A View from Abroad
I am not Irish. I live in Canada. I do research in Ireland and I have many friends and colleagues here, so I have been following closely the current political and economic situation. I am not directly affected by the terms of the latest austerity budget, and thus, I don't have the vested interest in its outcome that most readers of this blog do. Nevertheless, I write this intentionally as an outsider, to share one outsider's perspective.
The anger of Irish citizens that has been directed at their government in the last few weeks has been breathtaking. There is fear, political frustration, and a good measure of an almost-personal offence at being left in the dark, perhaps even lied to by Fianna Fail (I have witnessed this primarily, though not exclusively, via Twitter).
Without intending to diminish the justification for that anger, nor the devastating impact the budget will have for many, I am going to suggest that to us outsiders, the political struggle over the budget does not matter. At least on the surface, the incompetence of Fianna Fail, and the complicity of the Greens, is not the story. The story from the outside looking in is the great cracking sound echoing across the EU.
The economic crisis has only begun. Greece and Ireland's unaffordable bailouts will be followed by certain anxiety in 2011 when Portugal, Spain and Italy face bond repayments that are nearly double the debts faced in any other year in the near future. It is not clear that the ECB and the IMF have the funds or the desire to continue to come to the "rescue" of states unable to pay their bills. The economic unity of the EU, especially for the Eurozone, is precarious.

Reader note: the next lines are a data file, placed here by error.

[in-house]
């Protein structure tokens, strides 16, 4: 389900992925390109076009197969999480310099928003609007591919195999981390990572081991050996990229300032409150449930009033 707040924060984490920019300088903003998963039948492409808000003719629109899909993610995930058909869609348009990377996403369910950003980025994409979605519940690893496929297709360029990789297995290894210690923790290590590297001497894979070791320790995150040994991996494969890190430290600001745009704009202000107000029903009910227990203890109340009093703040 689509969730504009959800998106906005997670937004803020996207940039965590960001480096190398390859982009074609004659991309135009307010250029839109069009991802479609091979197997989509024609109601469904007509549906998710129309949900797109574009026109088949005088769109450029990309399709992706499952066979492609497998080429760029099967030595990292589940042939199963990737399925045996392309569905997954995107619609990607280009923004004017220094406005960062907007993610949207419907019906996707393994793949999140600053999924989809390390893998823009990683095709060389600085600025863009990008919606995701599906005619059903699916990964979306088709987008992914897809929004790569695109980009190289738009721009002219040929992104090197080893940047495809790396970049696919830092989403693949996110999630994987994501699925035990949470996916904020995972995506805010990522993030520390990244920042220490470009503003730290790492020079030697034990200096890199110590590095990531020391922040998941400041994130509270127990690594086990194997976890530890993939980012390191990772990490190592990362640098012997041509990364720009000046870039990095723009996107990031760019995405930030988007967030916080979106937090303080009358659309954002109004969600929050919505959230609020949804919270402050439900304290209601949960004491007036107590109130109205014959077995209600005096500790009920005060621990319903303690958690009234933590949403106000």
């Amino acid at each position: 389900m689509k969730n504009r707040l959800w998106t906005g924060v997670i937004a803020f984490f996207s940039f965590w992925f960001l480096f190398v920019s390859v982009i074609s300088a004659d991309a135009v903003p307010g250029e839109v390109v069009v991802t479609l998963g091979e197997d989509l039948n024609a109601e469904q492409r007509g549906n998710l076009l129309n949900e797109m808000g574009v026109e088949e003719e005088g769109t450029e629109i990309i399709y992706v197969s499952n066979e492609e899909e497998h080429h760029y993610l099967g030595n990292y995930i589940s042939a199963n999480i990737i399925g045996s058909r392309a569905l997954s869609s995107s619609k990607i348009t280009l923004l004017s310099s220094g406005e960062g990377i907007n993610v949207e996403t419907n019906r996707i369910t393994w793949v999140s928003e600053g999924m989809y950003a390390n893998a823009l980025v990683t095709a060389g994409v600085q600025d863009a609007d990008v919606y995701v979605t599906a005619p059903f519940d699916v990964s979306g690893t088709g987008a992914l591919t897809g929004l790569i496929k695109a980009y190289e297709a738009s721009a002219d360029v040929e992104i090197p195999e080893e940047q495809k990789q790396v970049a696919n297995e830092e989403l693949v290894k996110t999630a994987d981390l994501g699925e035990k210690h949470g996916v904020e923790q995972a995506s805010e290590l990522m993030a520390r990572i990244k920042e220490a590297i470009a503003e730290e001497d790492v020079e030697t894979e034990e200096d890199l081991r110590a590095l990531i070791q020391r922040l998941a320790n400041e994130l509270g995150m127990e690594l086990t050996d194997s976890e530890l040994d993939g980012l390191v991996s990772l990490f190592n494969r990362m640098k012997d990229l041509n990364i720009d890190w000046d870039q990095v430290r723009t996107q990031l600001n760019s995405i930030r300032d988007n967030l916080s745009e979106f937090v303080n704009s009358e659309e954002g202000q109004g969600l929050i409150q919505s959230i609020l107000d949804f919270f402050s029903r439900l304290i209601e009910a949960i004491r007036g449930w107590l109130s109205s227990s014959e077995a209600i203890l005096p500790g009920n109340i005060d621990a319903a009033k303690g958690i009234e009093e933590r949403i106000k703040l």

The divisions are political as well. I would link Austria's further demands on Greece, Finland's reticence to co-operate on bailout terms for Ireland, and Germany's reluctance to share its wealth to France's recent treatment of the Roma population within its borders. While France may support its position on deporting these residents to Romania with the letter of the law, its actions fly in the face of an EU with unrestricted mobility.
The EU is in the midst of two divisive internal battles. The first is along the lines of political geography. One of the most politically fragmented regions of the world is seeing its national/cultural differences resurface with a vengeance. This resurgence probably surprises few observers.
The second war cuts across national lines to dissect along class lines. There are profoundly different opinions as to how the EU should negotiate its way out of the economic crisis. Will it be more of the "privatised profits, socialised losses," or a reconsideration of the state's obligations to its citizens?
And so, having said that the Irish budget "does not matter," I would reverse that somewhat and argue that this is where the domestic politics of the Irish budget are much, much more than a local story at the margins of Europe. Will Irish citizens direct their anger at a political party or an entire political economic order? The choices Ireland currently faces are *the* story of the EU and its political economy, and the outcome will likely impact the decisions made by other countries when they arrive at the same electoral fork in the road.